Joint hypermobility, clinically known as Hypermobility Spectrum Disorder (HSD) or Joint Hypermobility Syndrome (JHS), is experienced by between 1 in 5 and 1 in 30 people across the whole of neurodiversity (everyone in the world). Neurodivergent people are reported to be over seven times more likely to experience joint hypermobility and associated pain than the wider population.

To add yet another layer of complication, please also see the glossary entry for Ehlers-Danlos Syndromes (EDS). EDS and JHS are  connected as JHS is a type of EDS. Joint hypermobility is otherwise known as hEDS (hypermobile Ehlers-Danlos Syndrome).

So what is it? At the very least, some joints will be hypermobile – they flex beyond normal limits – what we used to describe as being ‘double jointed’. This hyper-flexibility is most often caused by differences in our collagen (which tends to be genetically inherited) which means that the ligaments surrounding our joints aren’t strong enough to support the joints properly. Unfortunately, this means that we are more susceptible to injury, so we need to be careful not to push our joints to their limits.

Here are some other features that a hypermobile person commonly experiences, though it is possible to have no other symptom beyond hypermobile joints:

  • Pain and aches in the affected joints
  • Stiffness in those joints, despite that being the opposite of what hypermobile brings to mind
  • A lack of co-ordination and/or ability to keep our balance
  • Problems associated with the bladder and bowel – lack of bladder and bowel control, diarrhoea or constipation
  • Sprains and injuries that are frequent and easily done
  • Joints that ‘pop’ (dislocate)
  • Internal organ involvement
  • Skin that heals poorly, that is stretchy and fine
  • Exhaustion, for no obvious reason
  • Sight problems that vary from short-sightedness to droopy eyelids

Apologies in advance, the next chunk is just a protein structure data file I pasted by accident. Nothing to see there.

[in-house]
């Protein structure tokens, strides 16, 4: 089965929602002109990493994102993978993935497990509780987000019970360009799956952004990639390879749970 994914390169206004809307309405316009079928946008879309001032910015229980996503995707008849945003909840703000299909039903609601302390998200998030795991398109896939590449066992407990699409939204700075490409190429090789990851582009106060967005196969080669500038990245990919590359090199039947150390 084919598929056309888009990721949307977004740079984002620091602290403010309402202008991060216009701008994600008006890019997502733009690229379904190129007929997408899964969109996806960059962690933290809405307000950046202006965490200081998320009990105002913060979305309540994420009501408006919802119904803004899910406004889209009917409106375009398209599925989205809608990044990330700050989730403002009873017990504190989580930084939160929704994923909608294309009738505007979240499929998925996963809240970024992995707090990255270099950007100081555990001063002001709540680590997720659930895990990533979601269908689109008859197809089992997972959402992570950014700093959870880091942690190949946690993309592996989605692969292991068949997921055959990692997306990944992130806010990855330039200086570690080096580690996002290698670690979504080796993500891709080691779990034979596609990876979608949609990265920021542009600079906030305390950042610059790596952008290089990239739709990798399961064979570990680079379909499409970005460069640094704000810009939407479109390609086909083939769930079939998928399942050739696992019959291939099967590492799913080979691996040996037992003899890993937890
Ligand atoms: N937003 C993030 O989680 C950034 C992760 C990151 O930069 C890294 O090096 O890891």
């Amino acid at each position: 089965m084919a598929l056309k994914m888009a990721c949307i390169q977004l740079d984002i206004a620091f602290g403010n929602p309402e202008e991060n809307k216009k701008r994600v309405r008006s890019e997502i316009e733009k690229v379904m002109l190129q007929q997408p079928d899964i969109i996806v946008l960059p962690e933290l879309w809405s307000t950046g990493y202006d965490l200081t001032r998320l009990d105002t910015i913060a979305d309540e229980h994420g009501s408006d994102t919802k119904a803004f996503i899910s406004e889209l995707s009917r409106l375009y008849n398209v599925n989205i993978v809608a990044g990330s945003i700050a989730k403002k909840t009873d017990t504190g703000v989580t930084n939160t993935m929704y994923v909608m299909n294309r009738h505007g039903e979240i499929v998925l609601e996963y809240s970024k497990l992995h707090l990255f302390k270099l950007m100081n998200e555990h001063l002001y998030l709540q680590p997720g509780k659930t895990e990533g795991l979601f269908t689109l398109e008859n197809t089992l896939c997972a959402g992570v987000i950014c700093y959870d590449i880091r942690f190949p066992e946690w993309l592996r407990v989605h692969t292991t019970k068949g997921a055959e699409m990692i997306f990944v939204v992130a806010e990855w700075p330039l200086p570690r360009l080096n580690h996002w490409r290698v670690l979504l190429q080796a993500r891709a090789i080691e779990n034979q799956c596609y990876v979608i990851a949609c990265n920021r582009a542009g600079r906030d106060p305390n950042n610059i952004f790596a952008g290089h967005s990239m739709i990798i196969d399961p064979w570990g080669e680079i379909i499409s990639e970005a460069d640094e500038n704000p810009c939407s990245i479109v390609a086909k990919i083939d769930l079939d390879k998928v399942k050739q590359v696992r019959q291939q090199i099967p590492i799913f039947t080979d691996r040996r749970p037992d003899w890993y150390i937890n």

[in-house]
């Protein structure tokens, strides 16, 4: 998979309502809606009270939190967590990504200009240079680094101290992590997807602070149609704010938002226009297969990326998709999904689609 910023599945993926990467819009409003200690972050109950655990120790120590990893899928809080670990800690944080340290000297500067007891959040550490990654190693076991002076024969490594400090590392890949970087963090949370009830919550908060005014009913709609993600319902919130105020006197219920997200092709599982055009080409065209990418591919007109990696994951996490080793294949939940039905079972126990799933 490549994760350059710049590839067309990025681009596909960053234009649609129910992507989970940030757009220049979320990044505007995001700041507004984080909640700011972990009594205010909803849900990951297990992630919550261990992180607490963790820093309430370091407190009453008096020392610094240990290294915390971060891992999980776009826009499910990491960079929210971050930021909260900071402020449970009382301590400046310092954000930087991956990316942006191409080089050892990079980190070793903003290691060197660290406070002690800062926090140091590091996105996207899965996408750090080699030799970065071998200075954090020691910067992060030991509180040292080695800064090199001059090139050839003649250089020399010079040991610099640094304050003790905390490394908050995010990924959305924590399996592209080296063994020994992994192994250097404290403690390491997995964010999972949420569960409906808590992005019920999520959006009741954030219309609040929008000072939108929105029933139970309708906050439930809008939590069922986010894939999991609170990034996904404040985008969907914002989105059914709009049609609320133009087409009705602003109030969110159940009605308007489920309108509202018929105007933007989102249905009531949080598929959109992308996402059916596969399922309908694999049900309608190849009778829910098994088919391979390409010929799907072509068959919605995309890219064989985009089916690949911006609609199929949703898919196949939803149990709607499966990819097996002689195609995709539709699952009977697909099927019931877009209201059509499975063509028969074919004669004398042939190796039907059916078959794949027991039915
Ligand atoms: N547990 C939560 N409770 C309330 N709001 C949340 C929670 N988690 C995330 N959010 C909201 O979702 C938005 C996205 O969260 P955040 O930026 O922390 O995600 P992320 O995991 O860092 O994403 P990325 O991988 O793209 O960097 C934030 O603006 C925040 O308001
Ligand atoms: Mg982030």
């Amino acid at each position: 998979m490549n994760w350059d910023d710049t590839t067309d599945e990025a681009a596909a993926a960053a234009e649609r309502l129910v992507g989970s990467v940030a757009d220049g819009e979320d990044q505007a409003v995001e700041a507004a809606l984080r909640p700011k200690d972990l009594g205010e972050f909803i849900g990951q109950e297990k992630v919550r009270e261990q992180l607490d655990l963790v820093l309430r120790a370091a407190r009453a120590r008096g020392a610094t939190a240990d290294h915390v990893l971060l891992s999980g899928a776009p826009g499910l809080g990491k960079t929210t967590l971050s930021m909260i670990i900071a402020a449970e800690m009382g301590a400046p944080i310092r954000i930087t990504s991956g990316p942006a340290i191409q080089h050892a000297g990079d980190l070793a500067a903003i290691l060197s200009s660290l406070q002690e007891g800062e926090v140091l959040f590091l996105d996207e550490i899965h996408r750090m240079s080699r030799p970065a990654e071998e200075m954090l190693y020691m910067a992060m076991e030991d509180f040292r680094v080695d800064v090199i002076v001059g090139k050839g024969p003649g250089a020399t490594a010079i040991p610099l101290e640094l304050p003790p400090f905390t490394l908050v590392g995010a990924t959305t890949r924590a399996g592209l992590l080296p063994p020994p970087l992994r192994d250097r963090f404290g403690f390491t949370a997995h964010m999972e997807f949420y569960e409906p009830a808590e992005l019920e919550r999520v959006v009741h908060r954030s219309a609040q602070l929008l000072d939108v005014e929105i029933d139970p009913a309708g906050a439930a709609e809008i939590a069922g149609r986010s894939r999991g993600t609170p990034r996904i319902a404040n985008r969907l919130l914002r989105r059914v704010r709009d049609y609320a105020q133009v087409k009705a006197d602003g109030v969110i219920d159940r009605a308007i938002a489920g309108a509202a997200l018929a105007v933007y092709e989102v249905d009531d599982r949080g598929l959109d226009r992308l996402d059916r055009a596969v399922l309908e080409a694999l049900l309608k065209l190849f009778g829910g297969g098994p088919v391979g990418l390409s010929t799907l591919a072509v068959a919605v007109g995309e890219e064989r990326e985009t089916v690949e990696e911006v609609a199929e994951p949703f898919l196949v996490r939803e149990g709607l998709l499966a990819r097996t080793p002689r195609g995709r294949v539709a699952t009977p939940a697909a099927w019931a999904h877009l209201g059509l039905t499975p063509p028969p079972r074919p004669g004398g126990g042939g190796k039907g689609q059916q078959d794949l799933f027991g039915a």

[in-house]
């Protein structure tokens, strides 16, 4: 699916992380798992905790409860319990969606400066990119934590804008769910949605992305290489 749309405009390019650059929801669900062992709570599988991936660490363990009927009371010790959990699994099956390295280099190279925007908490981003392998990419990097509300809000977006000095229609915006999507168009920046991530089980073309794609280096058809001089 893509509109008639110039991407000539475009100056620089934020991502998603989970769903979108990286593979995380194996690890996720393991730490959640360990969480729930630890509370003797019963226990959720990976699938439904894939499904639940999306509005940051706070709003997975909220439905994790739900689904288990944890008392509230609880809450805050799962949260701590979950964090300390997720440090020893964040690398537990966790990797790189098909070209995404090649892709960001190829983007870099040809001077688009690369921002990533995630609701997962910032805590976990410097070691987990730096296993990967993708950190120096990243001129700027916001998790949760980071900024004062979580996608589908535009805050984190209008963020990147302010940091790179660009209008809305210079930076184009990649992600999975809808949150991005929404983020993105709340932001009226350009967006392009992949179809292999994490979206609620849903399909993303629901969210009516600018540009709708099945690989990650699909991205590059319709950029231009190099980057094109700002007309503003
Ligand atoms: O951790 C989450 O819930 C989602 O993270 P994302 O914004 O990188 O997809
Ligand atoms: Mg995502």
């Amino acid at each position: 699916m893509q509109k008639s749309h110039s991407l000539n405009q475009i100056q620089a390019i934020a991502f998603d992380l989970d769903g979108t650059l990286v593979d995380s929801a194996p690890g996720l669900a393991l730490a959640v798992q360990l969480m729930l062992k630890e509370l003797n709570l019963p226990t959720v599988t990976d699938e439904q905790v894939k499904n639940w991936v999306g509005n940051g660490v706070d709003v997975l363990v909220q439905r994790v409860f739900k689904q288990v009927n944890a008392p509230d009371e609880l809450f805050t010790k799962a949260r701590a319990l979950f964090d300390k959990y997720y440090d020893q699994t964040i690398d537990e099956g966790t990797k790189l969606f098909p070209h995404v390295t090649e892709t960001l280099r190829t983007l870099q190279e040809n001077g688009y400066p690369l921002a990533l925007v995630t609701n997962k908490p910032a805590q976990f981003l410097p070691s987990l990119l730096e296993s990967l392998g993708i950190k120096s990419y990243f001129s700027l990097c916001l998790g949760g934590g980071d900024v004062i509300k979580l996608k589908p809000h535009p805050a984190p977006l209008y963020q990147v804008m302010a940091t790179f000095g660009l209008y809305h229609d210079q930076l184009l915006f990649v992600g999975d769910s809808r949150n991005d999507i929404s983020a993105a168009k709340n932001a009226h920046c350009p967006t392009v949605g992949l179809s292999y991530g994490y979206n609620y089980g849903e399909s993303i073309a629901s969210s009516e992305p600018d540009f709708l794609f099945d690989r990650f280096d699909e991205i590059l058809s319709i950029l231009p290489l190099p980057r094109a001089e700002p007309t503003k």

• Joints that make an audible clicking sound when moved in particular positions
  • Fainting and becoming dizzy easily, particularly when moving to stand

If you recognise yourself here and want to investigate further, you could start by calculating your Beighton score – it’s quick and it should give you a very good indication of whether you need to contact the GP for further support. Click here for the Beighton test.

There are, however, factors that will reduce your Beighton score and give an artificial result. For instance, if you are over 50, the stiffness associated with age is likely to reduce a score that would have been much higher when you were younger. That doesn’t prevent you from having the associated symptoms such as pain and injuries. So the Beighton score isn’t cast iron, by any means. So, this brings us to the Brighton criteria, which is often referred to in adults, as we inevitably lose some of the more obvious symptoms as we age, and gain others – spondylosis of the spine is one example, bursitis is another, as is uterine or rectal prolapse.

Here is a link to an NHS page on JHS. If you scroll down you’ll see the Brighton criteria and from here you will know whether to contact your GP. [Side note: I will be!].

I’ve also added a link here to the UK’s Hypermobility Syndromes Association.